Luther explains the Second Commandment, “You shall not misuse the name of the Lord your God”, as follows:
We should fear and love God so that we do not curse, swear, use satanic arts, lie, or deceive by His name, but call upon it in every trouble, pray, praise, and give thanks.
Personally, I have often found Luther’s comment about the satanic arts curious. Certainly Christians are not to engage in the occult, but isn’t that rather obvious? The “satanic arts” includes things like witchcraft, sorcery, fortune-telling, devil worship, etc. Christians are not immune to participating in these things, so perhaps Luther’s reminder is a welcome one, after all. But the satanic arts do not always appear in forms as crass as these. As one who seeks to disguise himself as an “angel of light” (2 Corinthians 11:14), Satan will often engage us with more subtle forms of his arts, the highest of which is presenting false doctrine as if it were godly.
Satan is a master of deception, and even the churches of Galatia, despite having heard St. Paul preach (Galatians 1:8), were susceptible to false doctrine. In Galatians 3:1, the apostle laments, “who has bewitched you?” Luther describes this “bewitching” as something that takes place when the devil causes us to see or hear things that aren’t really there. He writes, “Thus Satan has the uncommon ability to touch all the senses in such a way that you swear you see, hear, or feel something which you nevertheless do not see, etc.”
This bewitching, or witchcraft, can take place both on the physical and spiritual plane. In the physical realm, it can be as simple as imagining you’ve seen or heard something frightening. In the spiritual realm, it involves seeing or hearing things in Scripture that aren’t really there— false doctrine. Luther warns us to guard against this spiritual witchcraft, where the devil
works internally, with plausible opinions and ideas about doctrine, by which, as I have said, he so dements the hearts of men that they would swear that their most vain and wicked dreams are the most certain truth.
It should be noted, first of all, that Luther describes this false doctrine as “plausible opinions”, which people would “swear” are “the most certain truth.” That is to say, they seem to be perfectly reasonable teachings to the rational mind. Therefore, we must constantly be on our guard against pious sounding opinions which in fact contract the Word of God.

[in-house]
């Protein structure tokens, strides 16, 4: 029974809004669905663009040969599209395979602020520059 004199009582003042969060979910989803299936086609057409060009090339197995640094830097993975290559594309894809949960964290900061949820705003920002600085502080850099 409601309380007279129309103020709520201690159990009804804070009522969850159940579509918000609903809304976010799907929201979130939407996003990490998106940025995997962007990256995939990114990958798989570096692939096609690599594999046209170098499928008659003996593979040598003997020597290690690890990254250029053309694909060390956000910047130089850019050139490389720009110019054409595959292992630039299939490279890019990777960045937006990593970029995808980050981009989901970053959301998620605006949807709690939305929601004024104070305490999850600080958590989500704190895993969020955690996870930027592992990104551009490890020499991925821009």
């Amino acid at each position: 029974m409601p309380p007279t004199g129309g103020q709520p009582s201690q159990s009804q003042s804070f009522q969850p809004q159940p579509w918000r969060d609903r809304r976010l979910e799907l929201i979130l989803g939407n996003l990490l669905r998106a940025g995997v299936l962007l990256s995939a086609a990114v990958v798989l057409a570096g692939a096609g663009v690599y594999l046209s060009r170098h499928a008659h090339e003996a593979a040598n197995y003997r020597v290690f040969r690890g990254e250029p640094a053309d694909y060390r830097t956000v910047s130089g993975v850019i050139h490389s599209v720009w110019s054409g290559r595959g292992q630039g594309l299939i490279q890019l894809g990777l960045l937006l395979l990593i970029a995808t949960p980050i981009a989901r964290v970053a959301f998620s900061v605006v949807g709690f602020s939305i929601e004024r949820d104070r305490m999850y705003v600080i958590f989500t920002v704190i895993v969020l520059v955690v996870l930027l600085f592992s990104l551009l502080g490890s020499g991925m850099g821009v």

Mostly recently, Pope Francis has issued such a “pious sounding opinion” in which he asserted that “the mercy of God has no limits if one turns to him with a sincere and contrite heart; the question for one who doesn’t believe in God lies in obeying one’s conscience.” According to the pope, you do not need to believe in God, let alone Jesus, to be saved. All that is necessary is to “obey one’s conscience.”
The Catechism of the Catholic Church affirms this teaching when it says that those
who through no fault of their own, do not know the Gospel of Christ or his Church, but who nevertheless seek God with a sincere heart, and, moved by grace, try in their actions to do his will as they know it through the dictates of their conscience- those too may achieve eternal salvation.
The idea that salvation exists for those who haven’t heard the Gospel is pleasing enough to the rational mind. But this teaching is problematic because it contracts Scripture, which asserts that Jesus alone is the way to the Father, apart from Whom there is no salvation; that our works count for nothing before God, and if they did, then Christ died for nothing (John 14:6, Acts 4:12, Romans 3:20, Galatians 2:21).
One way Satan has gotten us to lower our defenses against false doctrine is by shifting the way we speak of it. No longer do we commonly refer to those who teach false doctrine as being “bewitched” (Gal 3:1), or practitioners of the satanic arts. Instead, we have adopted language that puts false doctrine on equal footing as the truth of the Gospel. What St. Paul and Luther called witchcraft, we call “interpretations.” Such language may seem at first to be neutral, as if to refuse to make a judgment of the truth or error of a teaching. But in fact it does make a judgment, one which gives equal legitimacy to all views. The doctrine of the real presence is seen as just another “interpretation” of the Words of Institution, alongside the (equally valid) symbolic “interpretation.” To give the impression that false doctrine is a mere interpretation rather than witchcraft or the satanic arts grows out of a concern to avoid offending people at all costs, even if it means offending God.
To make false doctrine sound godly is the highest of the Satanic arts. Satan will be satisfied where a crass presentation of his doctrine does the trick, but where this proves ineffective, he will not give up. He is a master of the half-truth, and even of the mostly-true. He will preserve as much of the truth as necessary so as to make his teaching sound attractive, even godly. But even a slight impurity is enough to render a doctrine lethal. A little leaven leavens the whole lump (1 Corinthians 5:6). If we are to guard against the satanic art of doctrinal impurity, we must diligently apply ourselves to the proper distinction between Law and Gospel, the highest art for the Christian. Becoming skilled in this art is the best way to guard against the satanic arts and to hallow God’s name. For God’s name is hallowed “when the Word of God is taught in its truth and purity, and we, as the children of God, also lead holy lives according to it.” May our dear Father in heaven help us to do this.
 cf. the American Edition of Luther’s Lectures on Galatians (1535), p. 191.
 Ibid., 192.
 Catechism of the Catholic Church, paragraph 847, citing Pope Paul VI’s Lumen Gentium.
 Luther, Small Catechism, explanation of the first petition.